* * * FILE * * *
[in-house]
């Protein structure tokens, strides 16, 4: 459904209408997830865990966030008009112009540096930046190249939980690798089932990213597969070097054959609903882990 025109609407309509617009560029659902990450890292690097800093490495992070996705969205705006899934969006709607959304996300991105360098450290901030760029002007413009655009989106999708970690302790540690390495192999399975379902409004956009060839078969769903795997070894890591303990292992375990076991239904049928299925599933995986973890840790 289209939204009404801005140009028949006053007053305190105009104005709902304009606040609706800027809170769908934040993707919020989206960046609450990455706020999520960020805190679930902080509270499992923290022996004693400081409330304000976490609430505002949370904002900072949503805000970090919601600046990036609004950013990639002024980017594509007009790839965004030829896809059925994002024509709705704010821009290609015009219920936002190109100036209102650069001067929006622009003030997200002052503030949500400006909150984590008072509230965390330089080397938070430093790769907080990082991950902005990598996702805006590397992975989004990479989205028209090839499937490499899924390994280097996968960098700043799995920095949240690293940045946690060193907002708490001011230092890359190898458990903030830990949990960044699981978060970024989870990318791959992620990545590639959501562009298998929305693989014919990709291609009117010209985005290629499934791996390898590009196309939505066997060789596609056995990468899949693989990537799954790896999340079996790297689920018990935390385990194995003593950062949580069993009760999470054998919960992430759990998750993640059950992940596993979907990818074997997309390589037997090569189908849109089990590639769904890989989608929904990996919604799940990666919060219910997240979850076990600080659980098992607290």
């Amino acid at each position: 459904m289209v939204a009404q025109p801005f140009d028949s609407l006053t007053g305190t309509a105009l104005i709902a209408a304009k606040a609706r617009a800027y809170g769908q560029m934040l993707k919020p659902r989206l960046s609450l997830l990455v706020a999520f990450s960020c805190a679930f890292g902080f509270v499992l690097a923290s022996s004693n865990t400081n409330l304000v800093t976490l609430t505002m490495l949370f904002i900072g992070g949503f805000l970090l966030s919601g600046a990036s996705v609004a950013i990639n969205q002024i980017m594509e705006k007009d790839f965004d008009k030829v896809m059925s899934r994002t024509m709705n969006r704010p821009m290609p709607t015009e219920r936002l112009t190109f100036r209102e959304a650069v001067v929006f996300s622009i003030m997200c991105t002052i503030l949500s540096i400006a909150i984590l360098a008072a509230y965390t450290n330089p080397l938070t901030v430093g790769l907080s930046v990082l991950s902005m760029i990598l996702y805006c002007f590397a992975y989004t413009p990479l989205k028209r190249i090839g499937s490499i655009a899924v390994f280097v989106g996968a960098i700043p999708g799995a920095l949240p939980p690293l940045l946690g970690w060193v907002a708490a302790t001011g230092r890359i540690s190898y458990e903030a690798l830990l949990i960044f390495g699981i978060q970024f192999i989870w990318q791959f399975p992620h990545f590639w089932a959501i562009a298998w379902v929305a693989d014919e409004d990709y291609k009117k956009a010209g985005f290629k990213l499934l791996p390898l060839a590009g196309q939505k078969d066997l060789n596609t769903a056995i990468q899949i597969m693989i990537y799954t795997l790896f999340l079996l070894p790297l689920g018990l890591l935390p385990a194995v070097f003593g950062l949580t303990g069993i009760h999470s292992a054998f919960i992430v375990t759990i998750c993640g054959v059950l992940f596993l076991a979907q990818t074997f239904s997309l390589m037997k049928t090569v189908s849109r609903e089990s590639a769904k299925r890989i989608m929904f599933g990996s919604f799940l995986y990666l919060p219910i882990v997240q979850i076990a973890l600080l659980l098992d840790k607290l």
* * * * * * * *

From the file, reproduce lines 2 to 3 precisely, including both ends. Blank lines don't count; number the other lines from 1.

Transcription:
């Protein structure tokens, strides 16, 4: 459904209408997830865990966030008009112009540096930046190249939980690798089932990213597969070097054959609903882990 025109609407309509617009560029659902990450890292690097800093490495992070996705969205705006899934969006709607959304996300991105360098450290901030760029002007413009655009989106999708970690302790540690390495192999399975379902409004956009060839078969769903795997070894890591303990292992375990076991239904049928299925599933995986973890840790 289209939204009404801005140009028949006053007053305190105009104005709902304009606040609706800027809170769908934040993707919020989206960046609450990455706020999520960020805190679930902080509270499992923290022996004693400081409330304000976490609430505002949370904002900072949503805000970090919601600046990036609004950013990639002024980017594509007009790839965004030829896809059925994002024509709705704010821009290609015009219920936002190109100036209102650069001067929006622009003030997200002052503030949500400006909150984590008072509230965390330089080397938070430093790769907080990082991950902005990598996702805006590397992975989004990479989205028209090839499937490499899924390994280097996968960098700043799995920095949240690293940045946690060193907002708490001011230092890359190898458990903030830990949990960044699981978060970024989870990318791959992620990545590639959501562009298998929305693989014919990709291609009117010209985005290629499934791996390898590009196309939505066997060789596609056995990468899949693989990537799954790896999340079996790297689920018990935390385990194995003593950062949580069993009760999470054998919960992430759990998750993640059950992940596993979907990818074997997309390589037997090569189908849109089990590639769904890989989608929904990996919604799940990666919060219910997240979850076990600080659980098992607290």
């Amino acid at each position: 459904m289209v939204a009404q025109p801005f140009d028949s609407l006053t007053g305190t309509a105009l104005i709902a209408a304009k606040a609706r617009a800027y809170g769908q560029m934040l993707k919020p659902r989206l960046s609450l997830l990455v706020a999520f990450s960020c805190a679930f890292g902080f509270v499992l690097a923290s022996s004693n865990t400081n409330l304000v800093t976490l609430t505002m490495l949370f904002i900072g992070g949503f805000l970090l966030s919601g600046a990036s996705v609004a950013i990639n969205q002024i980017m594509e705006k007009d790839f965004d008009k030829v896809m059925s899934r994002t024509m709705n969006r704010p821009m290609p709607t015009e219920r936002l112009t190109f100036r209102e959304a650069v001067v929006f996300s622009i003030m997200c991105t002052i503030l949500s540096i400006a909150i984590l360098a008072a509230y965390t450290n330089p080397l938070t901030v430093g790769l907080s930046v990082l991950s902005m760029i990598l996702y805006c002007f590397a992975y989004t413009p990479l989205k028209r190249i090839g499937s490499i655009a899924v390994f280097v989106g996968a960098i700043p999708g799995a920095l949240p939980p690293l940045l946690g970690w060193v907002a708490a302790t001011g230092r890359i540690s190898y458990e903030a690798l830990l949990i960044f390495g699981i978060q970024f192999i989870w990318q791959f399975p992620h990545f590639w089932a959501i562009a298998w379902v929305a693989d014919e409004d990709y291609k009117k956009a010209g985005f290629k990213l499934l791996p390898l060839a590009g196309q939505k078969d066997l060789n596609t769903a056995i990468q899949i597969m693989i990537y799954t795997l790896f999340l079996l070894p790297l689920g018990l890591l935390p385990a194995v070097f003593g950062l949580t303990g069993i009760h999470s292992a054998f919960i992430v375990t759990i998750c993640g054959v059950l992940f596993l076991a979907q990818t074997f239904s997309l390589m037997k049928t090569v189908s849109r609903e089990s590639a769904k299925r890989i989608m929904f599933g990996s919604f799940l995986y990666l919060p219910i882990v997240q979850i076990a973890l600080l659980l098992d840790k607290l």